This plaque hangs in the Junior Common room of Jonathan Edwards (JE) College. In 2007-2008, this room was renovated through a gift from the women of the JE class of 1973, the first class of freshwomen at Yale. Spearheaded by Joan O’Meara Winant and Eve Rice, the fundraising campaign primarily targeted the women of JE ’73 and proved so successful that they were able to fund this beautiful commemorative wall carving, carved by John Nash, the Master Carver at Oxford University in England, that reads: “This room, renovated by a gift of the Jonathan Edwards women of the class of 1973 and friends, commemorates the advent of coeducation at Yale College in the fall of 1969, when the following JE women walked through Phelps Gate as members of the first class of freshman women at Yale.” It includes the names of all 23 women in the class of JE ’73.
What drove Joan and Eve to dedicate a space to commemorate women at Yale?
When fundraising for her 35th class reunion, Joan realized that, although JE had excellent alumnae representation, something was missing. When Eve and some of the other alumnae saw an article in the Yale Daily News that mis-identified the date of coeducation, they realized they were at risk of losing a history of women at Yale and, by extension, of women in the world. Joan and Eve took responsibility for commemorating a small part of this history. As Eve says: “Yale went coed because these women decided to come to Yale. Every woman who came to Yale gave up a sure thing somewhere else to be here.”
Maybe this list of names will inspire the people who pass through here to think about what these particular women did and about the first years of coeducation at Yale. Joan tells a story about the fall of 1968, her senior year at the Academy of Mount St. Ursula, an all-girls Catholic School in the Bronx. She remembers some boys from Fordham Prep, their “brother” school, boasting that the girls literally couldn’t get into the great colleges because none accepted women. A few days later, Yale announced they would accept a limited number of women for the next fall. Joan applied, was accepted, and turned her back on the college plans she’d already made. She entered Yale that fall.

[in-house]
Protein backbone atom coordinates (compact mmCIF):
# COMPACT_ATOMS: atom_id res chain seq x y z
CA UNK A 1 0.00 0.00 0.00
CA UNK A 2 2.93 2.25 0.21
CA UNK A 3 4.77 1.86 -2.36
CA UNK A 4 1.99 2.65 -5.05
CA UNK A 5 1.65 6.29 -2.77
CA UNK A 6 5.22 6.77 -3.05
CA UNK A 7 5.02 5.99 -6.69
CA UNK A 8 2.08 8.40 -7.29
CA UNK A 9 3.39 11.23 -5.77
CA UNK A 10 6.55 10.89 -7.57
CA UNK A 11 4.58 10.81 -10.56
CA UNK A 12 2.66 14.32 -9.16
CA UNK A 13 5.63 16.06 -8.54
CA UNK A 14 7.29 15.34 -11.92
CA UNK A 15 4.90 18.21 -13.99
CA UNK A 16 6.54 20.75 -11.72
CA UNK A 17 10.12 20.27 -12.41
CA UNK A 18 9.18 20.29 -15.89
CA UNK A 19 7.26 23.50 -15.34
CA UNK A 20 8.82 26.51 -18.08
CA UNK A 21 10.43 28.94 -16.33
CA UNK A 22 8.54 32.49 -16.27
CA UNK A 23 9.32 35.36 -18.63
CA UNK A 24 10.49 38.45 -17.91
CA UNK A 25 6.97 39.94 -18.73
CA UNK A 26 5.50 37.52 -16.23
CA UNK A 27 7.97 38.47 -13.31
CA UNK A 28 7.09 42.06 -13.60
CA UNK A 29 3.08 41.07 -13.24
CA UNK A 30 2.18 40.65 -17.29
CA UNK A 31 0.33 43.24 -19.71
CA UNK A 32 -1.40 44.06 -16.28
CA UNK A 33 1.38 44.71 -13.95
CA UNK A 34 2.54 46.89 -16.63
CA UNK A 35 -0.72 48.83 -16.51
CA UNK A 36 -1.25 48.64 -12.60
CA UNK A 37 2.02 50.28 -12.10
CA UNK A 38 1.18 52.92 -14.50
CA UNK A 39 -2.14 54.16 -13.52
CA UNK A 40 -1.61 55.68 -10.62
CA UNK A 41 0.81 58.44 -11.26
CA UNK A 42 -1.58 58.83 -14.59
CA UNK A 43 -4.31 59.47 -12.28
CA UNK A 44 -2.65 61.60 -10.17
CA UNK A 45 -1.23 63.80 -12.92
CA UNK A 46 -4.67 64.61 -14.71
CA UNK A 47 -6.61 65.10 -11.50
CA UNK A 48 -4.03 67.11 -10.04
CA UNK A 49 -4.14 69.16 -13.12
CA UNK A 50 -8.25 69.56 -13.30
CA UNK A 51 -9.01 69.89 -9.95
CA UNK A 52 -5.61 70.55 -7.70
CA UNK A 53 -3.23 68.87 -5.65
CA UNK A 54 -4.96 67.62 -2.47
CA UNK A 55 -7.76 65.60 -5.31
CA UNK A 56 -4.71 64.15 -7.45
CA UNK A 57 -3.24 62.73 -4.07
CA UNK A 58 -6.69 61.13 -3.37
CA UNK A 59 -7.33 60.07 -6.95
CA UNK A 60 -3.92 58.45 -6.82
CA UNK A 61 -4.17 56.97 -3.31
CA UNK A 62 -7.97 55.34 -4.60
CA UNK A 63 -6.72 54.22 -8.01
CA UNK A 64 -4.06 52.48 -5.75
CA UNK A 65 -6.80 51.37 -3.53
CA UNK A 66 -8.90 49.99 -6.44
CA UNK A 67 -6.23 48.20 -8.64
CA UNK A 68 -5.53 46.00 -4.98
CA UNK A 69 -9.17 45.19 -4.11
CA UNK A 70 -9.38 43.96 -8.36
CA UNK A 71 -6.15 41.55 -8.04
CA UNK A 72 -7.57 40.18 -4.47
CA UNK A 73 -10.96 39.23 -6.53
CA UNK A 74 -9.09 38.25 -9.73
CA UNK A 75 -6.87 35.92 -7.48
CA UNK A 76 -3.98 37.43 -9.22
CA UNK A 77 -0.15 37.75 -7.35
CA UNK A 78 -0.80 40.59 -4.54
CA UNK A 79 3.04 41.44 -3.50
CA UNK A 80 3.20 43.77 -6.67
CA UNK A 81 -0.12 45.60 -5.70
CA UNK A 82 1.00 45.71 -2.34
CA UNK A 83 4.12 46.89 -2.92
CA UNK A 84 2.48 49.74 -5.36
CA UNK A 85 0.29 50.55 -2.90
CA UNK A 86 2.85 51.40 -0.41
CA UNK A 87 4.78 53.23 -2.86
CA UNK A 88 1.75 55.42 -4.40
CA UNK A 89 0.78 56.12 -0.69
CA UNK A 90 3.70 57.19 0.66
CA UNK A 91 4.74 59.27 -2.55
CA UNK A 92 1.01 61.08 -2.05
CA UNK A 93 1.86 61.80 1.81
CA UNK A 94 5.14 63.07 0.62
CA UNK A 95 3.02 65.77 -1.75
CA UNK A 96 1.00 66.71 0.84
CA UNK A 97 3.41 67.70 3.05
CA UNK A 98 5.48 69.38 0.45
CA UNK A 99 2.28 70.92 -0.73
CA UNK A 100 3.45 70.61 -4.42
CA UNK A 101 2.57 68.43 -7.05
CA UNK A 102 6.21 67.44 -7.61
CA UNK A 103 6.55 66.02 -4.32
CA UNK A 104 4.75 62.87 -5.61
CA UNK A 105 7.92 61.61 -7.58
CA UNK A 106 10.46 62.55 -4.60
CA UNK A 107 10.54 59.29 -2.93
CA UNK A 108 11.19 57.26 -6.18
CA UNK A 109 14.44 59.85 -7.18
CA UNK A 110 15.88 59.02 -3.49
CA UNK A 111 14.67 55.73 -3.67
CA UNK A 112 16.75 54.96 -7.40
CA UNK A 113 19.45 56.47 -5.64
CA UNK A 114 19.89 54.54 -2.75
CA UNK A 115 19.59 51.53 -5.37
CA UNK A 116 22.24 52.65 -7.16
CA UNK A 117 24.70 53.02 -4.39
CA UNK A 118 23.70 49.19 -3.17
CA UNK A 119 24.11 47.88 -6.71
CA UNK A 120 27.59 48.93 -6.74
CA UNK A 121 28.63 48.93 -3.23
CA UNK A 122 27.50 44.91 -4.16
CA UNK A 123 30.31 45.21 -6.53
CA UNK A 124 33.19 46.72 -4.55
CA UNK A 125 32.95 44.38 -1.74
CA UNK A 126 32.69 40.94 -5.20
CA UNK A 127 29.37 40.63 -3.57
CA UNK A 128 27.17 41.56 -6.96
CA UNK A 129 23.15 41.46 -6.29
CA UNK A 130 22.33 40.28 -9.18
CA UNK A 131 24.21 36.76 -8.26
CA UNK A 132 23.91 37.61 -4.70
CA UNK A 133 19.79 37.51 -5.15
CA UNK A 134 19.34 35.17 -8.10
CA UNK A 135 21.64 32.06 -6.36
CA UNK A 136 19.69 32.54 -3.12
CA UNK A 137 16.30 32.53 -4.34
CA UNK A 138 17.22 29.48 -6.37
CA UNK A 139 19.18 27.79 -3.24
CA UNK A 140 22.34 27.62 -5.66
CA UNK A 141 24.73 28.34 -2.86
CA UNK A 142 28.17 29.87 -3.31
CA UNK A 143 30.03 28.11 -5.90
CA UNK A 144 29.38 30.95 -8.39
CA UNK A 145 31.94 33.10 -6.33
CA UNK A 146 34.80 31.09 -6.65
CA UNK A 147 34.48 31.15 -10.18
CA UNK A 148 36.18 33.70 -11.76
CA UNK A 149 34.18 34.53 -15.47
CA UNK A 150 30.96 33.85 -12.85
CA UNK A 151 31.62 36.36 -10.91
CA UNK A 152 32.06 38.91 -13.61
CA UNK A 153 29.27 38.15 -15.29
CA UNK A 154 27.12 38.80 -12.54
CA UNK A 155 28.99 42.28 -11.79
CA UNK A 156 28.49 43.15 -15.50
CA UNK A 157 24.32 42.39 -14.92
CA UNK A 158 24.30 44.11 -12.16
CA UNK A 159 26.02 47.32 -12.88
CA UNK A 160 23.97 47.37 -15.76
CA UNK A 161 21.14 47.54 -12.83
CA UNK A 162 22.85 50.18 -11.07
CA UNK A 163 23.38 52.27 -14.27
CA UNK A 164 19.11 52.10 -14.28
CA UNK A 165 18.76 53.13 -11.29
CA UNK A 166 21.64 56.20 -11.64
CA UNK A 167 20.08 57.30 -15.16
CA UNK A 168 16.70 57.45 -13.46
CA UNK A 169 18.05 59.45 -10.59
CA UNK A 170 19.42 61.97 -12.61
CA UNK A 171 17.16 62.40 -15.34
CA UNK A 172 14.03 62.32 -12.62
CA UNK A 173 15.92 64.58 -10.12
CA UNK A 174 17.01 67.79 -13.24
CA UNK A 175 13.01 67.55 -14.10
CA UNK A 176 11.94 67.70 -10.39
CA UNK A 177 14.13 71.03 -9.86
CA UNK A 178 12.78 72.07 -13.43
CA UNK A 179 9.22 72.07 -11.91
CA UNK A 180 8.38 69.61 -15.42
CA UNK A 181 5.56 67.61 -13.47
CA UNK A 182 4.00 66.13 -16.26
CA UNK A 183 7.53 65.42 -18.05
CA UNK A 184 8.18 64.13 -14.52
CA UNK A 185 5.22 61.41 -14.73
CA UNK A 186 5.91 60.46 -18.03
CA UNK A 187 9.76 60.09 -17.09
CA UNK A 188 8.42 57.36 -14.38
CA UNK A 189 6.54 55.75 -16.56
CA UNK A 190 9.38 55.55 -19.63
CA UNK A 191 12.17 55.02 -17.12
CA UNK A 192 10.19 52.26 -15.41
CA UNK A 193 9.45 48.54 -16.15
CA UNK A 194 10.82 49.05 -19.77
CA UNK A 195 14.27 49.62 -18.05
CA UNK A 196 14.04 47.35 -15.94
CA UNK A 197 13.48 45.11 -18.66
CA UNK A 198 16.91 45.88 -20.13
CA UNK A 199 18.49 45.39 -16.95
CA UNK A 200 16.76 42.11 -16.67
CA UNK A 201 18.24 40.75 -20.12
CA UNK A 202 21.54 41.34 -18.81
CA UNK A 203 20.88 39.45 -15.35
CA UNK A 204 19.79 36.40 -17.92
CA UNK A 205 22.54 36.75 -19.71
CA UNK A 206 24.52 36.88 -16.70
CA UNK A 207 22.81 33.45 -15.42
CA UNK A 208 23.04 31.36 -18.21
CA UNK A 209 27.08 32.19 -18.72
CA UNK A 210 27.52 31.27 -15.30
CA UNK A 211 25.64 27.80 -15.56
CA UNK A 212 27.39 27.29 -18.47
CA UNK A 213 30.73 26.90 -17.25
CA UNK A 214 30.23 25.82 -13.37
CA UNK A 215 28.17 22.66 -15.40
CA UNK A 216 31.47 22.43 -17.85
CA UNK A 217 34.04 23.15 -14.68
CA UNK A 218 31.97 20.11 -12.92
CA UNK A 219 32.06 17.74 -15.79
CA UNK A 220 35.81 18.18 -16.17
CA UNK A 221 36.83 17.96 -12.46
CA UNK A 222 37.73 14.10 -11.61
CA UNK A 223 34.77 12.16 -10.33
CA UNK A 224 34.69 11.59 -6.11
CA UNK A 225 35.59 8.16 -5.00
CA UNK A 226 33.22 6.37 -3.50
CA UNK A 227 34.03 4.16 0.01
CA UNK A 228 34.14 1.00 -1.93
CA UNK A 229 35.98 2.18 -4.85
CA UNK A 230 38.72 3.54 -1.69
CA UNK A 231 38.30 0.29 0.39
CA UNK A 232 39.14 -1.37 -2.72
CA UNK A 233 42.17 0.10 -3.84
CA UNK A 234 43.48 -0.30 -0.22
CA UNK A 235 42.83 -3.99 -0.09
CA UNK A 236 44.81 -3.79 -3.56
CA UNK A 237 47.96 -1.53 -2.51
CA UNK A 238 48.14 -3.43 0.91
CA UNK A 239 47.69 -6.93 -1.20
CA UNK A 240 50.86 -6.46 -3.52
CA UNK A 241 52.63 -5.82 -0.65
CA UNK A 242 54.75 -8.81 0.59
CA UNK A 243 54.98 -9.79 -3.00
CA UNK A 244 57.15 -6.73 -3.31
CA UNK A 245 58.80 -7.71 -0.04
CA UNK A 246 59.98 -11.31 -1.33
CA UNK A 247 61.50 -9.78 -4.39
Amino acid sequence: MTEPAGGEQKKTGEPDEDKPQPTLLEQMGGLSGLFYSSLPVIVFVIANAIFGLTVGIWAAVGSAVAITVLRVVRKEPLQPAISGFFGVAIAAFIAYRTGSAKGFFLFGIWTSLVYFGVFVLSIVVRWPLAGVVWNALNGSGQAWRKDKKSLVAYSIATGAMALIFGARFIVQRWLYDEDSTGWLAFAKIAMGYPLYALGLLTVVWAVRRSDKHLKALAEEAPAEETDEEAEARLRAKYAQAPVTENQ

Joan and Eve have great memories of their years at Yale, memories of challenging gender boundaries, sometimes even in humorous ways: once the women of JE delivered a handmade crocheted bathing suit to a particularly handsome and “full-of-himself” junior. Apparently, he hadn’t invited any lowly freshwomen to use the pool the cool guys had set up atop the JE Buttery to celebrate the arrival of spring. Overall though, they remember that, where pursuing equality for women was concerned, Yale was at least “better than the world out there”—the University was at least “trying to do something.” Perhaps with the help of this plaque and space dedicated to women, Yale will continue to remember the women who entered with that first freshman class, the women who continue to shape the meanings and structures of coeducation at Yale.